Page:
The competition is part of an ISCB (International Society for Computational Biology) aim to “further its mission by increasing the quality of Wikipedia articles about computational biology, and by improving accessibility to this information via Wikipedia. The competition is open to students and trainees at any level either as individuals or as groups.”

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Alternative bioinformatics Grant Jacobs Jul 04

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There’s alternative ‘medicine’, then there’s alternative bioinformatics.

Those who aren’t computational biologists / bioinformaticists should proceed no further. You really won’t get these, they’re way too in-house. You really need do to know something of the tools to make sense of them. But that’s also the beauty of it.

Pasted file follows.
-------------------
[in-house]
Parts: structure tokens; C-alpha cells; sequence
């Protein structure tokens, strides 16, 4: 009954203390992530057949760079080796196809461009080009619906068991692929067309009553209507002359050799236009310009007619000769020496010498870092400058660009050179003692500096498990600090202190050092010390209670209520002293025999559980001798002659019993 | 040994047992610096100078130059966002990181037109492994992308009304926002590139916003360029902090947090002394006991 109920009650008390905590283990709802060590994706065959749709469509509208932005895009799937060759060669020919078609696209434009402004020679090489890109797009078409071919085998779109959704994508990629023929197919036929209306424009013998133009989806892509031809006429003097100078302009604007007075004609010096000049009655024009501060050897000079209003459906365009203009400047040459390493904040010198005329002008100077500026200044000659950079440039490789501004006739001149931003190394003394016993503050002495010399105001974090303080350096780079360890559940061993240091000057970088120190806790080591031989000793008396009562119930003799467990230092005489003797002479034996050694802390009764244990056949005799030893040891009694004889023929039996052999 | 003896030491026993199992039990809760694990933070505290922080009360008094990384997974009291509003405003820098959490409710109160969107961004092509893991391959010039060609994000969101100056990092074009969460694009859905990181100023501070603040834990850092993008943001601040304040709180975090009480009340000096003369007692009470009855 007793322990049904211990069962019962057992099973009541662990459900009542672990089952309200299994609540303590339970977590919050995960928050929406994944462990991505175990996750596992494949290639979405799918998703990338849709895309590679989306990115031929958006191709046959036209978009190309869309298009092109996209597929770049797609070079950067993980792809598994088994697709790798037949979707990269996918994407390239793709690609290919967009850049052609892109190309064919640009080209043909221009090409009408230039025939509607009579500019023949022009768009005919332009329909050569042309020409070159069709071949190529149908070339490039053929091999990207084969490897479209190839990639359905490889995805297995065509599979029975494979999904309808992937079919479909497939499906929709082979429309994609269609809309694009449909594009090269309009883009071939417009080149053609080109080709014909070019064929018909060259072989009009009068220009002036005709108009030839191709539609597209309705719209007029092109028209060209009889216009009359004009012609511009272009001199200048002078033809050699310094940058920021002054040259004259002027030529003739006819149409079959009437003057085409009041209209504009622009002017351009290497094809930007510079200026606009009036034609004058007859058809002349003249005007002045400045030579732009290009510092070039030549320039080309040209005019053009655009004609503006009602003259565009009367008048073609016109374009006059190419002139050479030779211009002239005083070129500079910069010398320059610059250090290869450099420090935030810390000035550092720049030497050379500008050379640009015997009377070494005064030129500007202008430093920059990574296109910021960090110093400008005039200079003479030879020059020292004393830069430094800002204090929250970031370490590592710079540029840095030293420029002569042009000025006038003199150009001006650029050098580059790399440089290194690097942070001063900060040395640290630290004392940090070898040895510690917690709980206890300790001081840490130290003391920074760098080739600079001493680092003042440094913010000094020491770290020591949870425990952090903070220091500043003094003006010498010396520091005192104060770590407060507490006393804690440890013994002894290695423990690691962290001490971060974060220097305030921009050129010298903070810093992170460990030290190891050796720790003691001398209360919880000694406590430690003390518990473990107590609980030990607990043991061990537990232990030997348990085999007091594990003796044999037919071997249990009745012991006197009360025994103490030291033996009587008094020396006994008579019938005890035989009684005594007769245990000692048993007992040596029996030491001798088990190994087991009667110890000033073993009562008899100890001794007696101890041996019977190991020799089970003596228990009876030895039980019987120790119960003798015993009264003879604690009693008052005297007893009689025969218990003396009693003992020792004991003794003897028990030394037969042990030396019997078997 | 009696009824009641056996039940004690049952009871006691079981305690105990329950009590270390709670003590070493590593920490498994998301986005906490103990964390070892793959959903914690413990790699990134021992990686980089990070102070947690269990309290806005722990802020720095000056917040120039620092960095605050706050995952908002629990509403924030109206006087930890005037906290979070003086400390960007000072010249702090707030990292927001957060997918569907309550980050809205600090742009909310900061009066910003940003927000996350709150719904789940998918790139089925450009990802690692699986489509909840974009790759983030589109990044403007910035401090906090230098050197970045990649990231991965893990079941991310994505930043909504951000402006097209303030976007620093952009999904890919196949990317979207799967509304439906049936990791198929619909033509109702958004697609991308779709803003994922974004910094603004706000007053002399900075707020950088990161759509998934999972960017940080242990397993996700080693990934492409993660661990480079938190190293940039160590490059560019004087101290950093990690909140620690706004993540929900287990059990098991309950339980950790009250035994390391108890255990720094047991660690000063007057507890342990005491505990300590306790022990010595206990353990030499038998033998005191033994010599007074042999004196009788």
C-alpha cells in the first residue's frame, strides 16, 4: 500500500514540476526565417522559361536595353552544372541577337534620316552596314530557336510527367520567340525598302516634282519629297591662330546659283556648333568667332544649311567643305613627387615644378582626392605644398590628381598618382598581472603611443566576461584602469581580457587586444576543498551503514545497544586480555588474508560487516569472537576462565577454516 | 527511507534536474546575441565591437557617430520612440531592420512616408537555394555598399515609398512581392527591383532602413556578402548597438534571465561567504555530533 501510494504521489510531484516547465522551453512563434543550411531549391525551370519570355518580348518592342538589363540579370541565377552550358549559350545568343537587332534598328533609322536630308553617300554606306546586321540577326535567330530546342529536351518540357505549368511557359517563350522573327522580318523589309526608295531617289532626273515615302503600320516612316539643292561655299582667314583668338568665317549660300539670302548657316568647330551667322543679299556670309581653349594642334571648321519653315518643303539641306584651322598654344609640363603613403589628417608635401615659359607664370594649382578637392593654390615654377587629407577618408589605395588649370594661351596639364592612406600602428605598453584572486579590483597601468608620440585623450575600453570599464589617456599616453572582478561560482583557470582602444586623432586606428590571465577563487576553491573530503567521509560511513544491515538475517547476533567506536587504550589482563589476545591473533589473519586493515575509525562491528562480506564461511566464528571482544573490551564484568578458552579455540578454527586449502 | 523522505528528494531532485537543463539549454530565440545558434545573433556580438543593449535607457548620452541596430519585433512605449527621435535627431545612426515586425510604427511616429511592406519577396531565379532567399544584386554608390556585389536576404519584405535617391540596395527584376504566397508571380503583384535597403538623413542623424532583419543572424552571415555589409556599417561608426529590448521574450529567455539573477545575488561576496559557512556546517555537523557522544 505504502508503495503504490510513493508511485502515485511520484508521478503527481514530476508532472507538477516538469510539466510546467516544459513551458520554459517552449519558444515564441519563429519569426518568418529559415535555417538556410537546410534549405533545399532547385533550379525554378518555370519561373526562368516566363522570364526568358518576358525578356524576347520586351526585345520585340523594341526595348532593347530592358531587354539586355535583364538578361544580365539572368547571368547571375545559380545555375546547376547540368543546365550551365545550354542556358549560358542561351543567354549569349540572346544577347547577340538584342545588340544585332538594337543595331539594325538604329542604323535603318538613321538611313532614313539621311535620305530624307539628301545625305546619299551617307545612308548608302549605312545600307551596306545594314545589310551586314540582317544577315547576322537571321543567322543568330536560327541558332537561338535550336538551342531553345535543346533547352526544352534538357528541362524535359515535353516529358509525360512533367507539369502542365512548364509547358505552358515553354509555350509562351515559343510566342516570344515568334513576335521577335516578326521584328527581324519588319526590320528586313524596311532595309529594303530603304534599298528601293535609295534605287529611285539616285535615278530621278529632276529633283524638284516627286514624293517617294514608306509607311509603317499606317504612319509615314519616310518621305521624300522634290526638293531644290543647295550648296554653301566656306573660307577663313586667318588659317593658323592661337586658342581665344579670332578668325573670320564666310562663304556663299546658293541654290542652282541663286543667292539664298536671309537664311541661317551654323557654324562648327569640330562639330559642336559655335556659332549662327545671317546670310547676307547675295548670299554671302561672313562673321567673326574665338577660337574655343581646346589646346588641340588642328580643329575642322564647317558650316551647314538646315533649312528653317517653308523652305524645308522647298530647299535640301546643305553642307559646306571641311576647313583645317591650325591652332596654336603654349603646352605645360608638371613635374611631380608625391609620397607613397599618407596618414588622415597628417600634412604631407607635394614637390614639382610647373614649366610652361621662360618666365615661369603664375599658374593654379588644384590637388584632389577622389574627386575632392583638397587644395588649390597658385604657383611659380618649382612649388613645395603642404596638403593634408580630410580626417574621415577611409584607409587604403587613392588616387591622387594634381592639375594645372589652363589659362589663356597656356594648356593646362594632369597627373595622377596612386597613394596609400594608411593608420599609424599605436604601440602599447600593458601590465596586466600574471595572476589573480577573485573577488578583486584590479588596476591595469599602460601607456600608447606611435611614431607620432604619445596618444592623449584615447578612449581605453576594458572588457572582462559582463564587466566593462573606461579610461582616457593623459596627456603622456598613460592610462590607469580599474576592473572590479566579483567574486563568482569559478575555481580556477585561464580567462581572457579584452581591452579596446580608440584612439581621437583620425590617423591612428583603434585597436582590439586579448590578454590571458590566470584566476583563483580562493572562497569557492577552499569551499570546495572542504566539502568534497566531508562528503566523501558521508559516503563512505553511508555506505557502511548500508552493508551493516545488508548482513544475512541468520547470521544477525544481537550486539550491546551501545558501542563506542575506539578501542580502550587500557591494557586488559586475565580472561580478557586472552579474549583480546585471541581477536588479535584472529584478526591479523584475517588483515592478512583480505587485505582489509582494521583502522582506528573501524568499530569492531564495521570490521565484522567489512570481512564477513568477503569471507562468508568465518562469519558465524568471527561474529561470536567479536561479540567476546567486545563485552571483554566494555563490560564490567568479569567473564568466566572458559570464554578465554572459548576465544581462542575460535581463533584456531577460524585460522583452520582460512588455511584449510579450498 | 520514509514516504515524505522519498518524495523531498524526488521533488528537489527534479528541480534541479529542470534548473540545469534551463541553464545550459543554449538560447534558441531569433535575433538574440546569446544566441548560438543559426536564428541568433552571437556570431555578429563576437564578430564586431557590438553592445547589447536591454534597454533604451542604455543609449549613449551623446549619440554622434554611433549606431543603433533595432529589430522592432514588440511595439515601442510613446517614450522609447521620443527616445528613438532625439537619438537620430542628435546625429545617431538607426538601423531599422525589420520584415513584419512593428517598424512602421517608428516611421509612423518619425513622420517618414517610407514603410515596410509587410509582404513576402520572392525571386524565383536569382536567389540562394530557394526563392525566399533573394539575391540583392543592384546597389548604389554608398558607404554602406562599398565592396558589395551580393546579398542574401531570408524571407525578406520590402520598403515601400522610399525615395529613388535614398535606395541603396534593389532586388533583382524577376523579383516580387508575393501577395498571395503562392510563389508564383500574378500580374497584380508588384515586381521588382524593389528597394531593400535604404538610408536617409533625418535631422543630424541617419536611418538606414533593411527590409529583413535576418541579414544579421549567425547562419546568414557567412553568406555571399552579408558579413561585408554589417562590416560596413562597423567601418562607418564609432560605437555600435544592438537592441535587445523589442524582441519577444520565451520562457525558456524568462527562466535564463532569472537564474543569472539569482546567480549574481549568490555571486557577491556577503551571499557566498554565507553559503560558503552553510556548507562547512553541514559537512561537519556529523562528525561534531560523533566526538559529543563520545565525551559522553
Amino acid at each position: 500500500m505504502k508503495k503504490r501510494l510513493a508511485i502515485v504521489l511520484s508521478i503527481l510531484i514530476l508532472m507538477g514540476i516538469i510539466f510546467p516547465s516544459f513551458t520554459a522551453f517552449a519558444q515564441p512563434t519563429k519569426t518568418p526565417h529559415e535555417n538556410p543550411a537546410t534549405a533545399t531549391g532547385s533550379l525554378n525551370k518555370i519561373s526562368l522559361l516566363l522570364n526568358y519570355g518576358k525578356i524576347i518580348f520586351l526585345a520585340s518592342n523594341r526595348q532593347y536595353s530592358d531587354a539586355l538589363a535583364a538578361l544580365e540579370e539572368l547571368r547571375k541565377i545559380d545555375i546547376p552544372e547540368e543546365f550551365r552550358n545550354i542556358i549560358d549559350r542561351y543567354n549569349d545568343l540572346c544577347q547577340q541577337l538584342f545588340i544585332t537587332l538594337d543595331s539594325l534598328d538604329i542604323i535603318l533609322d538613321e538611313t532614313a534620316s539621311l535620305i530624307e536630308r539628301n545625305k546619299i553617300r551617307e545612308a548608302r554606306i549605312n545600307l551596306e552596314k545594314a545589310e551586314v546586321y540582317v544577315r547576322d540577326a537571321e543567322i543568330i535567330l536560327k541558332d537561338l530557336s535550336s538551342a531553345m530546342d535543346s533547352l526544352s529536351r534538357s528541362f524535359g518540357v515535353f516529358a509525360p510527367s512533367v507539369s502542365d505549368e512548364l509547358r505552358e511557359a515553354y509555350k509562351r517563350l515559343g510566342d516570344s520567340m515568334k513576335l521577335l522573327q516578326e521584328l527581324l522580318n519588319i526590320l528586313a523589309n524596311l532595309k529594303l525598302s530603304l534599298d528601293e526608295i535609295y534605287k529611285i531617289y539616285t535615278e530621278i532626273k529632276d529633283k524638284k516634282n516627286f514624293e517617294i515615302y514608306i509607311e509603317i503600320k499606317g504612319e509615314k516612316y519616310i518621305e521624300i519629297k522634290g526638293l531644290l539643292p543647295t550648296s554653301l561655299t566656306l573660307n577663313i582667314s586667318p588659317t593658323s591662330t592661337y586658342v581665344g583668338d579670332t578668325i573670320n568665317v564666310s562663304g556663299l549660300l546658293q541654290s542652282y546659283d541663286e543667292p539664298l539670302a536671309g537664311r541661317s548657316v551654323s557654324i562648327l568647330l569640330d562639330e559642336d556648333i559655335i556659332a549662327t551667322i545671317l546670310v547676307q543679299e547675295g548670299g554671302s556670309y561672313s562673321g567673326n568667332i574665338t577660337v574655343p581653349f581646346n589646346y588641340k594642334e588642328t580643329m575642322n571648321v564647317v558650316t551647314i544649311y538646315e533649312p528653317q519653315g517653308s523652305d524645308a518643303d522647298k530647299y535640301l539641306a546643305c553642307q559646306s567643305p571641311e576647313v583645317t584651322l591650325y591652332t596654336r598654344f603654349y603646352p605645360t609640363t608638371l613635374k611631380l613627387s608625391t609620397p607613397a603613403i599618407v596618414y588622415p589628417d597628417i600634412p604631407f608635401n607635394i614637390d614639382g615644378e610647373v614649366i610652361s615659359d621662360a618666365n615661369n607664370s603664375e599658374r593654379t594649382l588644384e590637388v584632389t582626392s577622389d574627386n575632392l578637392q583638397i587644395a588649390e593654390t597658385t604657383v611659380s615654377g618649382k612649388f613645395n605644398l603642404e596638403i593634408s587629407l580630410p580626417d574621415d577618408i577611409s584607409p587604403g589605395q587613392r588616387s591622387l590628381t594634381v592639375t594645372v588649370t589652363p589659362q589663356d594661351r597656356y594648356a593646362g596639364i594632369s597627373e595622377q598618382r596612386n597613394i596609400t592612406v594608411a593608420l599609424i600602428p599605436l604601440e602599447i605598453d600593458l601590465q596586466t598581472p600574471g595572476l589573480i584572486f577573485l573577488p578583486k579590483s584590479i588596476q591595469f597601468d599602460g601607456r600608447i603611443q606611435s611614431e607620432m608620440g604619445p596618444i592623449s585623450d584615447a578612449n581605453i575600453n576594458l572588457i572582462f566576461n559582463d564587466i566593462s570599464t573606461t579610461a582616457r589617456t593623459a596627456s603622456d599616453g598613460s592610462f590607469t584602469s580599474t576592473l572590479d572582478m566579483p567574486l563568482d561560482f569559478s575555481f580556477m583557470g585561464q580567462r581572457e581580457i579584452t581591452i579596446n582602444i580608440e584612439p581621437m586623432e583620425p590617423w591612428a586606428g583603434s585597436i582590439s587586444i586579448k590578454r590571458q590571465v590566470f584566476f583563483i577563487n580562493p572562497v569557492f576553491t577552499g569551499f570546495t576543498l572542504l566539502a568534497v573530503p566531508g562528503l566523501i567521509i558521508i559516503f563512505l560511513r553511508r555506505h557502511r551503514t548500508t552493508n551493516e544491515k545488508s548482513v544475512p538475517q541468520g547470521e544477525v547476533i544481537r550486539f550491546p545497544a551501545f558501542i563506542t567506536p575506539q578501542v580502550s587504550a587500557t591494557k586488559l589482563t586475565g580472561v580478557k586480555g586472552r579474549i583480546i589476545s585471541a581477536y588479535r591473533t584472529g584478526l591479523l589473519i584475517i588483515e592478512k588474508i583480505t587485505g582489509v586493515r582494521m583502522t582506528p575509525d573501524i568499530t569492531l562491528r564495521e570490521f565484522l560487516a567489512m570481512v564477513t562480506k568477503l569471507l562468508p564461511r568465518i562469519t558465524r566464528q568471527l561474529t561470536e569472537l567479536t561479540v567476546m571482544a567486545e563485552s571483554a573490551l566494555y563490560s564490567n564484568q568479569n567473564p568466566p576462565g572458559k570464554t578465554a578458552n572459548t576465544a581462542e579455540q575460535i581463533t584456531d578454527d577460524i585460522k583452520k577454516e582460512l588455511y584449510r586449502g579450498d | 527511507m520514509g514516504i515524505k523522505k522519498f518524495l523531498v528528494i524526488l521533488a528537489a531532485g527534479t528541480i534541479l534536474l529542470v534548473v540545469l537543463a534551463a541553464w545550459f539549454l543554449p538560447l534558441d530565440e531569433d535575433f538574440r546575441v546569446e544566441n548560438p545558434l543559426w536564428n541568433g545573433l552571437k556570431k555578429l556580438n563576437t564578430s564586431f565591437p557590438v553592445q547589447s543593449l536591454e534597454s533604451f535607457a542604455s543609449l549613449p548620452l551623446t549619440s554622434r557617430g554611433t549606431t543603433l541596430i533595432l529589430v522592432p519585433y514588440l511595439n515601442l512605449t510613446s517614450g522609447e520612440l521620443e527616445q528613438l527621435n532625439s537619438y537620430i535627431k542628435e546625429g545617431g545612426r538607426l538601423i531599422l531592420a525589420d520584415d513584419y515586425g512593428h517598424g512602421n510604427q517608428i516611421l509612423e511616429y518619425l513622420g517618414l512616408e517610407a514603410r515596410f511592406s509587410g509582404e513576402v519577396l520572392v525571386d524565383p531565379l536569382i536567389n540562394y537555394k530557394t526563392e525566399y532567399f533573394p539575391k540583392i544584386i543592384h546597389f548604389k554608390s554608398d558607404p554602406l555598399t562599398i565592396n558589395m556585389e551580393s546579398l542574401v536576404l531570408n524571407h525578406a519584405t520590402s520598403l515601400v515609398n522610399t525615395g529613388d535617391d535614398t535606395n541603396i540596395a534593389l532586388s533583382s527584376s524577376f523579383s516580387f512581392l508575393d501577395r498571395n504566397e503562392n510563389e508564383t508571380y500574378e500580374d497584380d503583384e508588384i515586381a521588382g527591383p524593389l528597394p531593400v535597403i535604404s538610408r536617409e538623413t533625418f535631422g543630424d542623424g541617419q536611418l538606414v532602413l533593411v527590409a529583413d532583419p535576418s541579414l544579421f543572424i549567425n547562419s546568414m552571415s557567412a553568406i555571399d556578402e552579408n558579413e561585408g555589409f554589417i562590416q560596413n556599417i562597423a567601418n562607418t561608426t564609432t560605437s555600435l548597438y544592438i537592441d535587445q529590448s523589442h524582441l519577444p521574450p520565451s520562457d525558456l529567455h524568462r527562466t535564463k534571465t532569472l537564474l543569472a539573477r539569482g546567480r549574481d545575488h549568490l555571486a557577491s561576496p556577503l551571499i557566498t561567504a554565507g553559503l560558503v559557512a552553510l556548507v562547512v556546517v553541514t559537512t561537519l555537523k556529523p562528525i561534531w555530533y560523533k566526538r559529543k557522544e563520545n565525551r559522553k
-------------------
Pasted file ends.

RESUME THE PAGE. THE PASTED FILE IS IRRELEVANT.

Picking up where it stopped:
I’ve just selected a few, more-or-less in chronological order; check the original source for more. As you can see we owe this to Mick Watson (get past the first few, they’re to introduce theme):

After my shamtools tweet yesterday, I’m going to start a new hashtag:

Shamtools: software that pretends to do everything Samtools does, but actually does nothing

BEDRules: software that encourages you to go to bed every time you try and figure out which command in BEDTools you need

NoTie: the aligner that just prints NO

TooPHat: the splice aware aligner for when your data set is just PHAT

REMEMBOSS: software utility that periodically reminds you of the existence of EMBOSS

WHAMtools: a tool for converting sequence to 80s pop music

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More winning science reading Grant Jacobs May 15

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I’d like to return to writing ‘proper’ posts, both for general readers and scientists. But there’s a lack of this thing called free time—I think it’s called that, I’ve forgotten—that’s getting in the way.